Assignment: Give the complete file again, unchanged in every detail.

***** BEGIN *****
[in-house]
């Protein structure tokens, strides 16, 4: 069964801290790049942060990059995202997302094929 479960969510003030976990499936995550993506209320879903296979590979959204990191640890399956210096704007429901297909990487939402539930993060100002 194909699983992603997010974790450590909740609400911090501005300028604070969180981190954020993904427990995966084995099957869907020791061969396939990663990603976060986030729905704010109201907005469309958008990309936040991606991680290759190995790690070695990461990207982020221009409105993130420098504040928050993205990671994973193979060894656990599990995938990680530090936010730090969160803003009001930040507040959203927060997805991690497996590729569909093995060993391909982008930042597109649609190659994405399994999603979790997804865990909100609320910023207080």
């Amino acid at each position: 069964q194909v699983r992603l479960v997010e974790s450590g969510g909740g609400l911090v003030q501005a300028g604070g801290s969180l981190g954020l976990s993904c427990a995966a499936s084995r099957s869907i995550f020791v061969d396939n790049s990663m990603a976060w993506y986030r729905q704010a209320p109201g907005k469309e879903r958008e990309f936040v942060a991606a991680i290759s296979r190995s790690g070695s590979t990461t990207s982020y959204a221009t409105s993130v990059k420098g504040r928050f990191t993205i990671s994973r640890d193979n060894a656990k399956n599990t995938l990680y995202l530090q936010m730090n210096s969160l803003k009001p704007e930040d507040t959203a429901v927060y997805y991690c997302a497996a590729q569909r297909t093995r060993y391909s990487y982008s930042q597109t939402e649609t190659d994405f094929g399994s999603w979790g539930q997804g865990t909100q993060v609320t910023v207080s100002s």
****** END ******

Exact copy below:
[in-house]
């Protein structure tokens, strides 16, 4: 069964801290790049942060990059995202997302094929 479960969510003030976990499936995550993506209320879903296979590979959204990191640890399956210096704007429901297909990487939402539930993060100002 194909699983992603997010974790450590909740609400911090501005300028604070969180981190954020993904427990995966084995099957869907020791061969396939990663990603976060986030729905704010109201907005469309958008990309936040991606991680290759190995790690070695990461990207982020221009409105993130420098504040928050993205990671994973193979060894656990599990995938990680530090936010730090969160803003009001930040507040959203927060997805991690497996590729569909093995060993391909982008930042597109649609190659994405399994999603979790997804865990909100609320910023207080």
């Amino acid at each position: 069964q194909v699983r992603l479960v997010e974790s450590g969510g909740g609400l911090v003030q501005a300028g604070g801290s969180l981190g954020l976990s993904c427990a995966a499936s084995r099957s869907i995550f020791v061969d396939n790049s990663m990603a976060w993506y986030r729905q704010a209320p109201g907005k469309e879903r958008e990309f936040v942060a991606a991680i290759s296979r190995s790690g070695s590979t990461t990207s982020y959204a221009t409105s993130v990059k420098g504040r928050f990191t993205i990671s994973r640890d193979n060894a656990k399956n599990t995938l990680y995202l530090q936010m730090n210096s969160l803003k009001p704007e930040d507040t959203a429901v927060y997805y991690c997302a497996a590729q569909r297909t093995r060993y391909s990487y982008s930042q597109t939402e649609t190659d994405f094929g399994s999603w979790g539930q997804g865990t909100q993060v609320t910023v207080s100002s």